Imposter syndrome or a lack of confidence?
By Annie Makoff on 23 February 2022
Mention ‘imposter syndrome’ to any group of people and the chances are you’ll be met with radically opposing views from all sides – those who experienced it themselves, those who have known people to have suffered with it to varying degrees, and those who are hugely sceptical of the phenomenon itself, viewing it as problematic and unhelpful.
Caroline Flanagan, coach to lawyers with imposter syndrome and author of Be The First: People of Colour, Imposter Syndrome and The Struggle To Succeed in a White World, first experienced what she now knows to be imposter syndrome when she was just six years old: she was the only Black pupil in an all-white boarding school. It was an experience that followed her throughout her school years and much of her career where she was one of very few people of colour at Cambridge University, law school and while working at one of the top magic circle international law firms.
“I experienced the typical imposter syndrome characteristics, but I just didn’t know it had a name then,” she recalls. “I felt a fraud, that I didn’t fit in, that I didn’t deserve this and worst of all, I had the fear that any moment now, someone would tap me on the shoulder and expose me for what I was.”
Overthinking, overworking and playing small
Flanagan experienced racism and microaggressions throughout her school career which exacerbated her imposter syndrome. “Imposter syndrome is very much an internal experience, but then we’ve also got an external environment which mirrors that experience back to you. How does it mirror it back to you? If I’m the only Black woman in the room, what do I see? what do I feel? I feel different, I feel like an imposter.”
Imposter syndrome typically manifests in three ways, says Flanagan. Overthinking (spirals of thinking which never gets resolved, such as ‘what happens if they find me out?, ‘I don’t belong here’, ‘I’m a fraud’) overworking (going over and over a piece of work and never feeling happy with it, or working far longer than necessary to ‘compensate’) and playing small (reluctance to embrace opportunities, not sharing ideas).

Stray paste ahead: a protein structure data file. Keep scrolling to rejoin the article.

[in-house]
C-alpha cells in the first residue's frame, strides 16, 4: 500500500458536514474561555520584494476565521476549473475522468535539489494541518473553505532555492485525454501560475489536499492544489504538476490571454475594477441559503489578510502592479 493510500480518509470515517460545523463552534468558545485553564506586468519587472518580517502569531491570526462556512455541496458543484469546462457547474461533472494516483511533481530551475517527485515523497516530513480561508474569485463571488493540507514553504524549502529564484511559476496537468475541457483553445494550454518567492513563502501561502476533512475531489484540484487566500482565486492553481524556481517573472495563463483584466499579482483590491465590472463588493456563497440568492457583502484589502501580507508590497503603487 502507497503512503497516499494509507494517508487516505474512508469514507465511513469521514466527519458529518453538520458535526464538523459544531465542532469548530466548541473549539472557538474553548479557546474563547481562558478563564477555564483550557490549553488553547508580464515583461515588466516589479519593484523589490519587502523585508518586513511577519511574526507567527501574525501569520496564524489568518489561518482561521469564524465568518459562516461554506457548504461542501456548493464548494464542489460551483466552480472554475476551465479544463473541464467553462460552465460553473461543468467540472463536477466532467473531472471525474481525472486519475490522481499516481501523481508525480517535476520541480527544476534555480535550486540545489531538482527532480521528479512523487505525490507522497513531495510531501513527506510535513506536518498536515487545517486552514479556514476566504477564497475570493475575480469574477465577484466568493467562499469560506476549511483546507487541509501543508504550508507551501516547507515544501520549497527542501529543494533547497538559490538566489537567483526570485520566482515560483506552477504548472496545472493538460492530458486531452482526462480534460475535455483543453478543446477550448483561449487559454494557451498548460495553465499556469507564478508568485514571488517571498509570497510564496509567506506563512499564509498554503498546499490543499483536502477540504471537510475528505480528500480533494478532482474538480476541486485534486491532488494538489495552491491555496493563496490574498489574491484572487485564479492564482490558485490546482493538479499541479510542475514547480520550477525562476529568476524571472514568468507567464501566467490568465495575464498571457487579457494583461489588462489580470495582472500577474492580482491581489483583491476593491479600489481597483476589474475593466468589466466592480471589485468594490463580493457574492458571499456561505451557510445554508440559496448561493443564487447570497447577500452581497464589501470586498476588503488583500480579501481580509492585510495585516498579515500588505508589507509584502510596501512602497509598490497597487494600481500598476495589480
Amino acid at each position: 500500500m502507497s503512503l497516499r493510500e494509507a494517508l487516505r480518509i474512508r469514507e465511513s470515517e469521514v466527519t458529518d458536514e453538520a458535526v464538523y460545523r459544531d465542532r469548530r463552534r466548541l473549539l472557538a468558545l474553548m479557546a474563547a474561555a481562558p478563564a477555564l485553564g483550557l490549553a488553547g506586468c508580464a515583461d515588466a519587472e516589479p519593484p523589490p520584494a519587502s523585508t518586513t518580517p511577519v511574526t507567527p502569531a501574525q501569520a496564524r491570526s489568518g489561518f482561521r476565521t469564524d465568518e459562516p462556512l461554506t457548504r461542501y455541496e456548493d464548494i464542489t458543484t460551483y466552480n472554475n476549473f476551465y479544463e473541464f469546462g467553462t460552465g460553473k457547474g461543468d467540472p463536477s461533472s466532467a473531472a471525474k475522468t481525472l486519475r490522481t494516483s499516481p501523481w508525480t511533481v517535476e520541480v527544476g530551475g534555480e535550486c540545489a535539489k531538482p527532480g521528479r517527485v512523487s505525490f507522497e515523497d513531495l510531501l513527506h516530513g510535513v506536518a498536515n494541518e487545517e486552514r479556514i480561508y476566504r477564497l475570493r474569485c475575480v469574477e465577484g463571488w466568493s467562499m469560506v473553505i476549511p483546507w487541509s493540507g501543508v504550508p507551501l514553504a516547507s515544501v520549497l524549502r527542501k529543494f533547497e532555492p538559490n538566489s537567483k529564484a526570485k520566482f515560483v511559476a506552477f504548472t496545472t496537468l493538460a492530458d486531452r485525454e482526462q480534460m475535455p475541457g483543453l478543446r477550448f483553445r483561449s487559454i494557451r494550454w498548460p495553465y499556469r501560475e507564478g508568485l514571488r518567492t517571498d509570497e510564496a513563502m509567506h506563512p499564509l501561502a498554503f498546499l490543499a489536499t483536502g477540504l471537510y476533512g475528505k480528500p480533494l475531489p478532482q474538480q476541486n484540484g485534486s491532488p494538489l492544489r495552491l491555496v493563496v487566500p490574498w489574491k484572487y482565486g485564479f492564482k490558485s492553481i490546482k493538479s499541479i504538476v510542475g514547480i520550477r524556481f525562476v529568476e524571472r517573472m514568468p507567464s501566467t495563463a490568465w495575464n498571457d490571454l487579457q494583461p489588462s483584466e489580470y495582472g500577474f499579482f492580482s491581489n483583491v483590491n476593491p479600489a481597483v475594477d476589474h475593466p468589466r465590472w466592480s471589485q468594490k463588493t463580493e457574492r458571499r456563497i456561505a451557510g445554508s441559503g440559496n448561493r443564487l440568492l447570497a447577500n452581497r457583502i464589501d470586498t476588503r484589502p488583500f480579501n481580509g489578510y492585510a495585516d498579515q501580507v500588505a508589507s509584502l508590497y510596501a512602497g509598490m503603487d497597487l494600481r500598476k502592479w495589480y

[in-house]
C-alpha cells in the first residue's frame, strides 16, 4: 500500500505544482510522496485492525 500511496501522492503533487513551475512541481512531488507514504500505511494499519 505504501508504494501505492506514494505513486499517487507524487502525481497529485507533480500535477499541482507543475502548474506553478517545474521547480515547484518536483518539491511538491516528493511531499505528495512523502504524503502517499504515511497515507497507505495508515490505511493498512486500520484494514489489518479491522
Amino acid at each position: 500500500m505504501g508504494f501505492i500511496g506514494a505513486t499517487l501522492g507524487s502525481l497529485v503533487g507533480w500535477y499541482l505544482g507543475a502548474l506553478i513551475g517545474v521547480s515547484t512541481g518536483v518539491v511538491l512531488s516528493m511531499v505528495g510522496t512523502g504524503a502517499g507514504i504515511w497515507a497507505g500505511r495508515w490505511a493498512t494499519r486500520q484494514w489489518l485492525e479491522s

“What’s going on is the individuals attempt to compensate for perceived failings. There’s often the feeling of ‘not enough-ness’. Not male enough, not knowledgeable enough, not clever enough.”
In her experience, imposter syndrome is a spectrum, ranging from ‘normal’ self-doubt to full-blown imposter thinking characterised by overthinking, overworking or playing small, all of which can lead to burnout and be detrimental to mental health.
There is no clearly defined gender split, but certain demographics including minority groups who experience imposter syndrome will find their experience is aggravated by their external environment in the form of systemic bias and/or microaggressions.
Luck versus capability
According to Sunita Harley, coach and founder of D&I consultancy Collective Insight and female network Lucky Things®️, imposter syndrome can also create the illusion that success is down to luck rather than skillset and capability. “People can sometimes underestimate their achievements in their careers and put it down to luck,” she explains. “It’s easy to think it’s down to luck that I work with global law firms and corporates. However, clients enjoy working with me because of my credentials, the relationships I’ve built over the years and the expertise that I bring. So imposter syndrome can really diminish our achievements.”
Harley herself experienced imposter syndrome when she moved careers from media, music and fashion to HR twenty years ago. Despite her previous experience working with high profile brands, celebrities and appearing on BBC TV, she worked hard to transition into the corporate world. At the time, she says she felt like an imposter.
Pathologising normal emotions
But Debra Allcock Taylor, chief executive of the Directory Of Social Change is doubtful that imposter syndrome even exists. In her view, it’s a normal human reaction to stressful or difficult situations.
“When we pathologise it like that, when we call it a syndrome, what we’re doing is disempowering people. Because actually, these negative emotions can be really healthy,” she explains. “When I hang around people who are much cleverer than me, I frequently feel like I don’t belong. But I know that pretty much everybody else does, too.”
Allcock Taylor’s concern with imposter syndrome is that it disenfranchises certain groups of people – particularly women and women of colour. “We make them feel like they’re imposters in the environment when it’s the environments themselves which aren’t inclusive.”
Onus of responsibility
Allcock Taylor believes the onus should on organisations themselves to create inclusive environments and in practical terms, as well – to find out what makes people nervous and provide skills and training to help, such as presentation skills, public speaking or assertiveness training.
“There’s a lot to be said for being a proactive ally, too,” she adds. “In meetings or events or panels, never ask members to introduce themselves. As a facilitator or leader, remind people of each person’s experience or specialism, tell others why they will want to hear what an individual has to say. Give people external credibility. Big them up.”
While Allcock Taylor, Flanagan and Harley have different perspectives on imposter syndrome, all agree that organisations have a part to play in addressing systemic bias which can disproportionately affect peoples’ confidence.
“We shouldn’t just put the onus of responsibility on to the individual to manage their confidence,” says Harley. “It’s about making sure they’re not experiencing the confidence dips when it’s potentially down to other people, microaggressions, or systemic bias.”
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